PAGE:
Banking dilemma kills medical cannabis business

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At least one company interested in operating in the state’s fledgling medical cannabis industry has pulled out because of the lack of options to legally handle banking transactions.

Frank Hartman is an attorney and lobbyist who said he was representing an in-state business that wanted to branch out into growing medical cannabis.

Under the medical marijuana bill passed by the West Virginia Legislature in 2017, medical cannabis growers must pay a $50,000 license fee to the state. However, Hartman said prospective growers must also demonstrate that they have at least $500,000 in liquid assets.

Hartman said two out-of-state investors had agreed to back the venture, but pulled out after state Treasurer John Perdue sent state officials a letter saying there was not a legal avenue to handle banking transactions related to medical marijuana because of conflicting federal and state law.

“They had investors lined up to finance that (venture),” Hartman said. “They had investors who were willing to stake that (amount of money). They were serious people.”

Late in the 60-day legislative session, the Senate proposed an amendment to House Bill 4345 that was intended to solve the medical cannabis banking dilemma by allowing the creation of credit unions to handle licensing fees and other transactions. However, the amendment died on the final night of the session.

Because the banking problem remained unsolved, Hartman said the investors who were willing to finance the local growing operation “just pulled out.”

“They said it’s just not worth the risk,” Hartman said.

Perdue is still looking for a solution to the banking dilemma. On Monday, he issued a request for information asking for banking solutions for sales, fees, licenses, taxes and other transactions related to state-sanctioned medical cannabis in West Virginia, and said he intended to send a letter to federal Treasury Secretary Steve Mnuchin asking for “clear banking guidance” on how to deal with marijuana-related transactions.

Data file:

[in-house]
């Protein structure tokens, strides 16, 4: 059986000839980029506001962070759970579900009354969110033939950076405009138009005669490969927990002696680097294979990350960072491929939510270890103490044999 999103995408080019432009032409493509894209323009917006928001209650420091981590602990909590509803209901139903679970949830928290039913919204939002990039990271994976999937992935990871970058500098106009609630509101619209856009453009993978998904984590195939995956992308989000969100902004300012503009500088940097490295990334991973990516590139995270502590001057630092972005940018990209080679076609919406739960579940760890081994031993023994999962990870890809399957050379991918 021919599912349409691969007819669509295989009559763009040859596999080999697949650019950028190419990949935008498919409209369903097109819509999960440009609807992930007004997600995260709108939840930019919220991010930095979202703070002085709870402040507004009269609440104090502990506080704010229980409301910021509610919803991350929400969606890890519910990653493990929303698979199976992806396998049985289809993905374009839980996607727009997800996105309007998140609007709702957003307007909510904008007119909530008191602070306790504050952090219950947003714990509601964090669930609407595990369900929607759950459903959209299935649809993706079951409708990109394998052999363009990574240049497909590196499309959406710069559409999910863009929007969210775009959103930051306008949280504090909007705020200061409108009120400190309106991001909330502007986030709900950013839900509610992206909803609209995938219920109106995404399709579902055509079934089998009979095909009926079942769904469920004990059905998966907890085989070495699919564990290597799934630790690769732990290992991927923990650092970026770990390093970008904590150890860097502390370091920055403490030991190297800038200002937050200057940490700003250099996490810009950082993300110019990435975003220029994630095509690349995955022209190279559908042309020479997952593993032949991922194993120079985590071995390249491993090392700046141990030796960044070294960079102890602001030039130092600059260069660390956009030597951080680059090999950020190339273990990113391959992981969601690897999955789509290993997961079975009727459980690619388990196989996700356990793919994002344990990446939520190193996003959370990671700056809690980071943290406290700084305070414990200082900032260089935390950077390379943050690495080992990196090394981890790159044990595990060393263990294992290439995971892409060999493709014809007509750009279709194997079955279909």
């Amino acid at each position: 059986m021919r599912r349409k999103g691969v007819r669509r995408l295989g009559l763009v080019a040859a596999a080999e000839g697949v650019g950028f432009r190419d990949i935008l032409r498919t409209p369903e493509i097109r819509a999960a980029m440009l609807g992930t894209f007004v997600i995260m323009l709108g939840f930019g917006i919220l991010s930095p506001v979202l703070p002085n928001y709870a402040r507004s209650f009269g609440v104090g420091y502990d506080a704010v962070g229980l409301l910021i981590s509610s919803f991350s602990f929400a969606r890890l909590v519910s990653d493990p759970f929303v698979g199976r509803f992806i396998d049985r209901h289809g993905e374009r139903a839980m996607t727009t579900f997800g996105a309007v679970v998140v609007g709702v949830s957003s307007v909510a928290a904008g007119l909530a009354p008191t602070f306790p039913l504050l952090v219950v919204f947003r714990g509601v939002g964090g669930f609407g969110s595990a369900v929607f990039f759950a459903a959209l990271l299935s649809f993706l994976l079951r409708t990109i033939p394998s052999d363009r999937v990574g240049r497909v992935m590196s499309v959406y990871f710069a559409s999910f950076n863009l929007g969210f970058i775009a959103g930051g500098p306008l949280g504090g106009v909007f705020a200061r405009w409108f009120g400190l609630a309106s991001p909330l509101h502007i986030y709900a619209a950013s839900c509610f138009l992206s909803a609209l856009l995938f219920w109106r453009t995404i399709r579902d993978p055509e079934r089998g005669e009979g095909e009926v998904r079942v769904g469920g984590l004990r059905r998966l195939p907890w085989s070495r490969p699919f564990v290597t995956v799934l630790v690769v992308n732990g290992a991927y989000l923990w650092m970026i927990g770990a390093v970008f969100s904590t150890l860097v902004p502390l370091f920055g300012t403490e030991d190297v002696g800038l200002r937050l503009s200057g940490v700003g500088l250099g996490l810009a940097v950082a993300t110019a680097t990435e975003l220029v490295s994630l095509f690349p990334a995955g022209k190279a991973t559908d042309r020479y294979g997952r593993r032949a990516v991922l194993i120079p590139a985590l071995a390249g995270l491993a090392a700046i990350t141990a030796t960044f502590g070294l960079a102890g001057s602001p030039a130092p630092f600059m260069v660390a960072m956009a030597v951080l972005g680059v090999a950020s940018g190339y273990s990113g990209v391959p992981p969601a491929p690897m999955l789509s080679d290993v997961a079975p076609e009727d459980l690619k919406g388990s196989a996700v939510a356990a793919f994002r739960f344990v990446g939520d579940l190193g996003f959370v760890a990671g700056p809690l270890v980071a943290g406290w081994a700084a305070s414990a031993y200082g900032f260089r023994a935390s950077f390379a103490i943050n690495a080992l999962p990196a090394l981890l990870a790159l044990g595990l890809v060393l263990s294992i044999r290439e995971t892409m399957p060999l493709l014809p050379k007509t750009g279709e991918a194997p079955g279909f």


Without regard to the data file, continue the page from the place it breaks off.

“The fact is that the fate of medical marijuana in West Virginia depends on how President Trump’s administration approaches the enforcement of marijuana and banking laws,” Perdue said. “At the very least, I want West Virginia to be treated like all other states that have implemented or started implementation of a medical marijuana program.”

U.S. Attorney General Jeff Sessions has said he intends to crack down on marijuana, which remains illegal under federal law despite being legalized in some form in 30 states.

Mike Stuart, U.S. attorney for the Southern District of West Virginia, has publicly said he intends to uphold federal law regarding marijuana.

“This U.S. Attorney will enforce federal marijuana laws,” Stuart tweeted in response to a newspaper article concerning medical marijuana. “Congressional mandate to be respected but if law is expanded beyond express mandate, this U.S. Attorney will aggressively take all possible action to protect public, children, citizens and communities.”

State Del. Mike Pushkin, D-Kanawha, a co-sponsor of House Bill 4345 and a strong supporter of the medical cannabis law, wants Gov. Jim Justice to add medical marijuana to the agenda for a special legislative session that could be called in May.

Otherwise, it might be 2019 before the Legislature can take any action to fix the banking problems with the state medical marijuana program.

Meanwhile, Perdue is asking treasurers in at least 10 other states to ask Congress to change federal laws regarding marijuana.

“I support the rights of my fellow West Virginians, and I recognize the need for medical marijuana as an option for people who are suffering,” Perdue said. “I want to do everything in my power to move our state toward a lawful solution. However, I want to be clear that there are real banking challenges at the federal level that my office may not be able to resolve alone.”

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